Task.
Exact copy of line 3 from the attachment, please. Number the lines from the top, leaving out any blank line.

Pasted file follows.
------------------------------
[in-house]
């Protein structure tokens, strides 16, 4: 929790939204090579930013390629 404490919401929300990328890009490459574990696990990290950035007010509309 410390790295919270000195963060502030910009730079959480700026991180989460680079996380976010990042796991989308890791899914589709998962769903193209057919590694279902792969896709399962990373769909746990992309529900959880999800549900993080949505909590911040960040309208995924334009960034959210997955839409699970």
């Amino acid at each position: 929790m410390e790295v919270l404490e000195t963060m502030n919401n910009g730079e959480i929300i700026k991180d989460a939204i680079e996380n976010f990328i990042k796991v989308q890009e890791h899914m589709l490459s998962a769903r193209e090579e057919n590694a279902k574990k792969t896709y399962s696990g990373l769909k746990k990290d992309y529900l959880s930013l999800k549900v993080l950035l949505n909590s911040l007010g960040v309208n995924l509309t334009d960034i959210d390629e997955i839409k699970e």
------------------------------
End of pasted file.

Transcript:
């Amino acid at each position: 929790m410390e790295v919270l404490e000195t963060m502030n919401n910009g730079e959480i929300i700026k991180d989460a939204i680079e996380n976010f990328i990042k796991v989308q890009e890791h899914m589709l490459s998962a769903r193209e090579e057919n590694a279902k574990k792969t896709y399962s696990g990373l769909k746990k990290d992309y529900l959880s930013l999800k549900v993080l950035l949505n909590s911040l007010g960040v309208n995924l509309t334009d960034i959210d390629e997955i839409k699970e």